Monday, August 2, 2010

swallowing the whorfian pill

The lingo world is ablaze with references to the recent WSJ article Lost in Translation by Stanford Professor Lera Boroditsky. Tweeters have been linking to it like mad and both Language Log (also here) and the Economist's Johnson blog have discussed it (I posted about Professor Boroditsky's work before here and my position mirror's the Johnson's: interesting but not ground breaking and a bit overblown).  I suspect that lay audiences love Whorfian stuff much like they love peevologists and no word for x discussions. A combination of cultural attitudes and fundamental misunderstanding about how language actually works leads to popular lingo-topics that make most linguist yawn or roll their eyes.

Along these lines, I stumbled across what appears to be a legitimate, well-meaning, but perhaps somewhat misguided research project: The who/which project. From the project web page:

One of the underlying causes of ecological destruction is the separation between humans and other animals. When nonhuman animals are treated according to balance sheets rather than their own nature, the result can be not only a life of misery for the animals concerned, but environmental devastation.  This research project looks at one area of language which both reflects and contributes to the gulf between humans and other animals: the pronouns who and which. Who, we are told by some but not all dictionaries and grammar books, refers exclusively to humans, which to nonhuman animals, plants and things. This project has begun by investigating the use of the pronouns who and which (and perhaps related topics later), starting with what dictionaries and grammar books prescribe and describe. Beyond this, the hope is that the project could contribute to efforts to bridge the gap between humans and other animals (emphasis added).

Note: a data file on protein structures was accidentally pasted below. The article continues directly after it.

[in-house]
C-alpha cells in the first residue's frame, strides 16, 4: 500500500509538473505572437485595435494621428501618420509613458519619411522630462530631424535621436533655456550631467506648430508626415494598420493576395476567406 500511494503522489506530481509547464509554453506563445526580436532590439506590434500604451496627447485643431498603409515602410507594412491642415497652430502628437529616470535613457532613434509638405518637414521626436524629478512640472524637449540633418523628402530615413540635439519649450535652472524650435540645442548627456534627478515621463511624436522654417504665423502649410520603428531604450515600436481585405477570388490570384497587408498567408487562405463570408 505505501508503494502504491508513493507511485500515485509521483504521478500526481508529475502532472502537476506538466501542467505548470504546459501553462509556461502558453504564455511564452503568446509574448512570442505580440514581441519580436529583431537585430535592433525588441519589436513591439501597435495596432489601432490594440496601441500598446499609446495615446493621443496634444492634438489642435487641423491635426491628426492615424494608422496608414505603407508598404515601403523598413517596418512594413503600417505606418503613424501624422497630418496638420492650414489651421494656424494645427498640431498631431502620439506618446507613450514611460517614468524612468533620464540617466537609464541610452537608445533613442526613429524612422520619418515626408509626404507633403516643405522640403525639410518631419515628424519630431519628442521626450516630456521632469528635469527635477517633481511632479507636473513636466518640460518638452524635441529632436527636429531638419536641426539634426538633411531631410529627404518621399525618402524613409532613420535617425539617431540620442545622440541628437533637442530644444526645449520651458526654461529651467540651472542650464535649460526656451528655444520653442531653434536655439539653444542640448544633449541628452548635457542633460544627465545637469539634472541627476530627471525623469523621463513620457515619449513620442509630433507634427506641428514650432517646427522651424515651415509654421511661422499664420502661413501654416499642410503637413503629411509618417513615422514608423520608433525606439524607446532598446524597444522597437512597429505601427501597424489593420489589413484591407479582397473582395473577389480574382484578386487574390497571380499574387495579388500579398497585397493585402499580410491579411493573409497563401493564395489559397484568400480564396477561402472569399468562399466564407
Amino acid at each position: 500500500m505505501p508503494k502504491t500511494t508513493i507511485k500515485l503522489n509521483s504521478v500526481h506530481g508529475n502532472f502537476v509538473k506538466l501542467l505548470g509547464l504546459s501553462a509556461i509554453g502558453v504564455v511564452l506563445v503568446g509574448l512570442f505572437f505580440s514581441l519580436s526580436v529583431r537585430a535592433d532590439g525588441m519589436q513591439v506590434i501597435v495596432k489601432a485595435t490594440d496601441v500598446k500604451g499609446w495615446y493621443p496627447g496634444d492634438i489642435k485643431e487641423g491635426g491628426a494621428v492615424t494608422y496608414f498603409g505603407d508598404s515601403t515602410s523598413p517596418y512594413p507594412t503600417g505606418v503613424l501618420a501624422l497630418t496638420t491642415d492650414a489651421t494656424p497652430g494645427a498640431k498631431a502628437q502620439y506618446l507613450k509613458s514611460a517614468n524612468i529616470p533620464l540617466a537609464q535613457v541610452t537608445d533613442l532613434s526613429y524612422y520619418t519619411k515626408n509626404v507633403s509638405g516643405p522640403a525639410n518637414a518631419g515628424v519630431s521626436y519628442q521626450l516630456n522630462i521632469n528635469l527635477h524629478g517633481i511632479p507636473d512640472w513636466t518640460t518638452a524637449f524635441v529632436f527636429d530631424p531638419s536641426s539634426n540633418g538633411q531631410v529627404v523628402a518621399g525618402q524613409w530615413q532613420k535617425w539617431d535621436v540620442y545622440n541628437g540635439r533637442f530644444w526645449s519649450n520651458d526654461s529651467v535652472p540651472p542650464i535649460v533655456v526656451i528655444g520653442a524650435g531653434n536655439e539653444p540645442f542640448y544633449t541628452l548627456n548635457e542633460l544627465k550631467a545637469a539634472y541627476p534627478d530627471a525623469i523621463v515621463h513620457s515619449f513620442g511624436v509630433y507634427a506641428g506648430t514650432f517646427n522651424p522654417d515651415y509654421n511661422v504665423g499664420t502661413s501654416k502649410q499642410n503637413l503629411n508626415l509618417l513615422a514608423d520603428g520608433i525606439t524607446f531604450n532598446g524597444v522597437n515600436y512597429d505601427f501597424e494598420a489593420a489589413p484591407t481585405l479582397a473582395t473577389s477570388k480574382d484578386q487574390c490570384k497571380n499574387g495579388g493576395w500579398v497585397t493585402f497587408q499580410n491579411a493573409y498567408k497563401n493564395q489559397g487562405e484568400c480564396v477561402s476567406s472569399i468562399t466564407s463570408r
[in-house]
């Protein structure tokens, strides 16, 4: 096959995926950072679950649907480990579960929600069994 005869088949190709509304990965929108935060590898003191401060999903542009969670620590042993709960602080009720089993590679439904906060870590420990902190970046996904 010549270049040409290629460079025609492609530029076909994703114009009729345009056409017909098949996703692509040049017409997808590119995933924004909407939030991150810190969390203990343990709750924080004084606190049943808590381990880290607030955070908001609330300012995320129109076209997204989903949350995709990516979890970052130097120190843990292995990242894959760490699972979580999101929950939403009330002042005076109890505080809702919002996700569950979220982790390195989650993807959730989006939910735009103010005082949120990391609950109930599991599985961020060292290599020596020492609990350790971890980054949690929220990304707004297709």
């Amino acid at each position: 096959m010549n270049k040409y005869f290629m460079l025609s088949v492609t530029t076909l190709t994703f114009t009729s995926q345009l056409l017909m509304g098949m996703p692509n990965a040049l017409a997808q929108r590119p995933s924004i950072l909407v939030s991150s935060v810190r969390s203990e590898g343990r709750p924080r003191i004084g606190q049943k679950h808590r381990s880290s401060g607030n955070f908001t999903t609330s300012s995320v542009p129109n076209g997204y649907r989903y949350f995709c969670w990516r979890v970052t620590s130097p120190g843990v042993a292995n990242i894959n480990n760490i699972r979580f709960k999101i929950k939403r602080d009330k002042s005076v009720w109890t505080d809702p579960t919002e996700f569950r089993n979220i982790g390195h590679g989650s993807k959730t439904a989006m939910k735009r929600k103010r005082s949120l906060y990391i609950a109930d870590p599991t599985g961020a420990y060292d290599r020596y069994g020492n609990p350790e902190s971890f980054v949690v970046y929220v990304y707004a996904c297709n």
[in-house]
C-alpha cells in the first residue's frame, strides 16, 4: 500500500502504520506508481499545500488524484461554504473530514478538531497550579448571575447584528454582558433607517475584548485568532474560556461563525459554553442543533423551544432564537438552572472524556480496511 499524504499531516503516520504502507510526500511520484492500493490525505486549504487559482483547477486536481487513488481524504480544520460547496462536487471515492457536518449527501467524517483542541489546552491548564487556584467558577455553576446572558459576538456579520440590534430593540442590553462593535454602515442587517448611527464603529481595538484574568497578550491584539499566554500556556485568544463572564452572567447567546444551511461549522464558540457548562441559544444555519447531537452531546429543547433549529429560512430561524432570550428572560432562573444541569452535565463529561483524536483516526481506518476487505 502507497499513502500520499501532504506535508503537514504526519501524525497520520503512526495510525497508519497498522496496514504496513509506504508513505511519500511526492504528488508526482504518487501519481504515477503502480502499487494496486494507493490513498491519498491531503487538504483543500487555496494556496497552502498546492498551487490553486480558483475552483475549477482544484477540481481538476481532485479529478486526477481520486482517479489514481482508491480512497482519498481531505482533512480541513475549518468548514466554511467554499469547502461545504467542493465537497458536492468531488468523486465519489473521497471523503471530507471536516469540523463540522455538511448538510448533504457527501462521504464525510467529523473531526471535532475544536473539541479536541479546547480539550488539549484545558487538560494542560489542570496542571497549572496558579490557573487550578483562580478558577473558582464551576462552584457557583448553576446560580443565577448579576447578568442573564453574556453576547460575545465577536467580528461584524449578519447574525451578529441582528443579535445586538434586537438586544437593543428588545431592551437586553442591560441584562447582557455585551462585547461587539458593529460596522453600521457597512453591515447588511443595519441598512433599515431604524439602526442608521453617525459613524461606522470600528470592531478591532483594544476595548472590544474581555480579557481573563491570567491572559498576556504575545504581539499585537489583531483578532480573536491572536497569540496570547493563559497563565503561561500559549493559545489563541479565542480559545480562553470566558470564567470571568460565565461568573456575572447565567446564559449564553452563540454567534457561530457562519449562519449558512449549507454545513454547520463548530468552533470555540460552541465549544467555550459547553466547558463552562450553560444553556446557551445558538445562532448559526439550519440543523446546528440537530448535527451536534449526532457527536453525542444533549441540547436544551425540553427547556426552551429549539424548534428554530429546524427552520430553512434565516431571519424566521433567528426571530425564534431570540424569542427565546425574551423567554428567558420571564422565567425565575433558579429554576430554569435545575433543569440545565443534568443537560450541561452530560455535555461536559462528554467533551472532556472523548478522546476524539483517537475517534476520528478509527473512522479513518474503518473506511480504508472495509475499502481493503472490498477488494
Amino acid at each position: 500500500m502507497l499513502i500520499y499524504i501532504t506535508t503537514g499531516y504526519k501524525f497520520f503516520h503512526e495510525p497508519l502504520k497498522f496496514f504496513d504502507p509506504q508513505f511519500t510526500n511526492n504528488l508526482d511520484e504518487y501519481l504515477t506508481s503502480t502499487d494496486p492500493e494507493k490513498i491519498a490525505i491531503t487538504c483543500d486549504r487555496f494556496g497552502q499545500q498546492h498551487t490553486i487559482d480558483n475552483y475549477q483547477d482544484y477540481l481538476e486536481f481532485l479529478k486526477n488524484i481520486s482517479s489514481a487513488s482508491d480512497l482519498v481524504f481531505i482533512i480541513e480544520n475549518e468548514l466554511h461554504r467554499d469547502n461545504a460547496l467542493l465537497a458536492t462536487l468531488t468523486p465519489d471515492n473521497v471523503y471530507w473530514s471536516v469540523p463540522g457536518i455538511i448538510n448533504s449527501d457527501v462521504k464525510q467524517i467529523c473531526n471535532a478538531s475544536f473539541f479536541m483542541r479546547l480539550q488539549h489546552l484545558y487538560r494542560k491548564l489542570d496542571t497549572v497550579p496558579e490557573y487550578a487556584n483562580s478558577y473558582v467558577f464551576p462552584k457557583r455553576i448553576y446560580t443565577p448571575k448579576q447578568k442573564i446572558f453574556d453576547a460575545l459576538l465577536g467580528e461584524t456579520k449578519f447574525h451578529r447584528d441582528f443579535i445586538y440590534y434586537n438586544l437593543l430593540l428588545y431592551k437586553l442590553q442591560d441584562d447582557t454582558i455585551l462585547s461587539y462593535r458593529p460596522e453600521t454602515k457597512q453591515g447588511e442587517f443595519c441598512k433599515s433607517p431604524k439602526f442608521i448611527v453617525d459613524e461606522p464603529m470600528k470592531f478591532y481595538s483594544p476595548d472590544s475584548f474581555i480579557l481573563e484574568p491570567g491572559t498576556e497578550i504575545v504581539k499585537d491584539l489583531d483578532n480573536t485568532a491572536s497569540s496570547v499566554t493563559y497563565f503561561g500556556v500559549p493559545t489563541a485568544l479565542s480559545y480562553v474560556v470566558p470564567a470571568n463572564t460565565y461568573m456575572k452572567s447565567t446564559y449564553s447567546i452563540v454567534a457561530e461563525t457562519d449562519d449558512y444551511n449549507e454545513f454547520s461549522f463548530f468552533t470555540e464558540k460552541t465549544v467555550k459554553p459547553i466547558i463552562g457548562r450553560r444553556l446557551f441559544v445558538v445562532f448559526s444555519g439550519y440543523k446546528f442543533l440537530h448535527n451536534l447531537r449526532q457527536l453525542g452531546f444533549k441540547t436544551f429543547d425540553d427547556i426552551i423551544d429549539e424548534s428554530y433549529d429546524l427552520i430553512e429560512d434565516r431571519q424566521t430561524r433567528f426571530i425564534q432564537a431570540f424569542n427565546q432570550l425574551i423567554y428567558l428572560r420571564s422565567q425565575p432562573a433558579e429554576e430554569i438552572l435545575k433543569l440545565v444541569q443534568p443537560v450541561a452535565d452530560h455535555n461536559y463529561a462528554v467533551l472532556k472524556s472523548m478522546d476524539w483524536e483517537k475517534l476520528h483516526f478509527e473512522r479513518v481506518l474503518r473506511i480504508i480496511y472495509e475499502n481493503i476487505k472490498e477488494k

If I understand correctly, this project is going to try to analyze written rules for who/which in hopes of discovering some causal link to animal cruelty. This is founded on the belief the using a different pronoun to refer to animals causes us to think about them differently. I realize I'm exaggerating the project's claims a bit and I'll ask you to forgive me that because I want to lay bare the underlying assumptions. There is a Whorfian hypothesis underlying this project's mission. Unfortunately, their methodology is far to superficial and simplistic to yield anything useful, I suspect. And this comes full circle back to Boroditsky in that even a Standford professor's well designed empirical research on the Whorfian hypothesis gets misunderstood and overblown. Poorly designed projects are destined for a Full Liberman.


KasparsM said...

Latvian language doesn't even distinguish between who and which in this way. In fact the colloquial language often uses he/she and it interchangeably. The separation in the formal language seems to be a historical prescriptive influence from other languages that were considered more "cultured".

In any case the attitude of Latvian towards animals are basically the same as everywhere else in the world.

Chris said...

Interesting point, Lonehermit. I'm sure there are many cross linguistic facts that would problematize the project's mission. Even within English it's not an straight forward issue, as Zwicky points out here.

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